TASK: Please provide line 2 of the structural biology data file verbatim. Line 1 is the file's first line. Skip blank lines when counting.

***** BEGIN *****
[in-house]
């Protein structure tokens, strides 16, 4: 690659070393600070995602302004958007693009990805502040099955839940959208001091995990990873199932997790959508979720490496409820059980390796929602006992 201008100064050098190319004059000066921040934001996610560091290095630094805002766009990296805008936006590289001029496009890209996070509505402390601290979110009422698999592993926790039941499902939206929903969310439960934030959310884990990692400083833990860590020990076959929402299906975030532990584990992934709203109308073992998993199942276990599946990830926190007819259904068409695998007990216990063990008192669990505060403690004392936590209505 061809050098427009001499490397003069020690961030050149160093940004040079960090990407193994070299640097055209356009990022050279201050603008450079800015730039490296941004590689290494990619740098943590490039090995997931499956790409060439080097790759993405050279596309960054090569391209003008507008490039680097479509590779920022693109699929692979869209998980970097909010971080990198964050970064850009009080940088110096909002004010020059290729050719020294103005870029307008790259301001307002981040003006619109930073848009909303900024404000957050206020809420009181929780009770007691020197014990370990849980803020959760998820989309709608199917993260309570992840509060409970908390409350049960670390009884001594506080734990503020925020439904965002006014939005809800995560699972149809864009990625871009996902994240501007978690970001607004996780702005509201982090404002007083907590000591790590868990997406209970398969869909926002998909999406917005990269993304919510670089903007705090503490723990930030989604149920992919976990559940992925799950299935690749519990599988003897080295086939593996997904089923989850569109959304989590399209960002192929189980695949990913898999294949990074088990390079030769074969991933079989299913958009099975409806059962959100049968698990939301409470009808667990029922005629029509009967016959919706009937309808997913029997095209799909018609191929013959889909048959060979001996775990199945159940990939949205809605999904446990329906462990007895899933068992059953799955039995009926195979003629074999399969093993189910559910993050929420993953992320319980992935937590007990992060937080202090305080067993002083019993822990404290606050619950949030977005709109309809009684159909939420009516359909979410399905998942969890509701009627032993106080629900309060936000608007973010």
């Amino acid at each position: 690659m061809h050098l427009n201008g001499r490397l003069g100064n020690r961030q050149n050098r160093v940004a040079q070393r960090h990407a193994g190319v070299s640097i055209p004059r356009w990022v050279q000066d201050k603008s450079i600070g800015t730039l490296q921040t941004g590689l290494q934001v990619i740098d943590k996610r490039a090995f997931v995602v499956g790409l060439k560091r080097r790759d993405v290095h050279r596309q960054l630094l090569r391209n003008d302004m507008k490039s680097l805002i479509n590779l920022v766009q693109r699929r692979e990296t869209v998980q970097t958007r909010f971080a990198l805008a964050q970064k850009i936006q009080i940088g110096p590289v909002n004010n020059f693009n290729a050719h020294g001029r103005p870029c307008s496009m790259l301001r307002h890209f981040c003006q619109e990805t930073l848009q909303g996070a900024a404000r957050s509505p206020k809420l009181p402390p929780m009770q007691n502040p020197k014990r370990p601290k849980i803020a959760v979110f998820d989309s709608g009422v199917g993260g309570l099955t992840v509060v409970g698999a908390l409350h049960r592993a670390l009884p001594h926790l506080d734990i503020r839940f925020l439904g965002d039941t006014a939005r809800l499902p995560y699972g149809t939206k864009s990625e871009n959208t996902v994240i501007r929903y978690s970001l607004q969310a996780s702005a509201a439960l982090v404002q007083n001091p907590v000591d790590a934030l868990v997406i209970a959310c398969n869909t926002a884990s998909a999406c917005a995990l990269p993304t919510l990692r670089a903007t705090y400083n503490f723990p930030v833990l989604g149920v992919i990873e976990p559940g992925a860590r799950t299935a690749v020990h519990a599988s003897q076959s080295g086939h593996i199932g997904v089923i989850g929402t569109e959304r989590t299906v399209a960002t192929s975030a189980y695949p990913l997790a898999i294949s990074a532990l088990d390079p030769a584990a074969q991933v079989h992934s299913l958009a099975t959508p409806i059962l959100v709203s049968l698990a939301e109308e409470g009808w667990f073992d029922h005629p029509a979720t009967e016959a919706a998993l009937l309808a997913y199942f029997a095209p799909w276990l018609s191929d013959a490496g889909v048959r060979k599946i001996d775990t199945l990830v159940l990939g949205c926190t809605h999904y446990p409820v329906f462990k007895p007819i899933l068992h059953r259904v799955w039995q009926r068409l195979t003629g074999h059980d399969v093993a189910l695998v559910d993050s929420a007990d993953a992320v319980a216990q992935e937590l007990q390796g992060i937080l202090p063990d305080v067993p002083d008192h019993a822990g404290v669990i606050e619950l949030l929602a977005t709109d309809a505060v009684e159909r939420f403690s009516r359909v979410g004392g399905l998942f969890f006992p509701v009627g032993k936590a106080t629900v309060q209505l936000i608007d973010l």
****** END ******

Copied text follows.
């Protein structure tokens, strides 16, 4: 690659070393600070995602302004958007693009990805502040099955839940959208001091995990990873199932997790959508979720490496409820059980390796929602006992 201008100064050098190319004059000066921040934001996610560091290095630094805002766009990296805008936006590289001029496009890209996070509505402390601290979110009422698999592993926790039941499902939206929903969310439960934030959310884990990692400083833990860590020990076959929402299906975030532990584990992934709203109308073992998993199942276990599946990830926190007819259904068409695998007990216990063990008192669990505060403690004392936590209505 061809050098427009001499490397003069020690961030050149160093940004040079960090990407193994070299640097055209356009990022050279201050603008450079800015730039490296941004590689290494990619740098943590490039090995997931499956790409060439080097790759993405050279596309960054090569391209003008507008490039680097479509590779920022693109699929692979869209998980970097909010971080990198964050970064850009009080940088110096909002004010020059290729050719020294103005870029307008790259301001307002981040003006619109930073848009909303900024404000957050206020809420009181929780009770007691020197014990370990849980803020959760998820989309709608199917993260309570992840509060409970908390409350049960670390009884001594506080734990503020925020439904965002006014939005809800995560699972149809864009990625871009996902994240501007978690970001607004996780702005509201982090404002007083907590000591790590868990997406209970398969869909926002998909999406917005990269993304919510670089903007705090503490723990930030989604149920992919976990559940992925799950299935690749519990599988003897080295086939593996997904089923989850569109959304989590399209960002192929189980695949990913898999294949990074088990390079030769074969991933079989299913958009099975409806059962959100049968698990939301409470009808667990029922005629029509009967016959919706009937309808997913029997095209799909018609191929013959889909048959060979001996775990199945159940990939949205809605999904446990329906462990007895899933068992059953799955039995009926195979003629074999399969093993189910559910993050929420993953992320319980992935937590007990992060937080202090305080067993002083019993822990404290606050619950949030977005709109309809009684159909939420009516359909979410399905998942969890509701009627032993106080629900309060936000608007973010």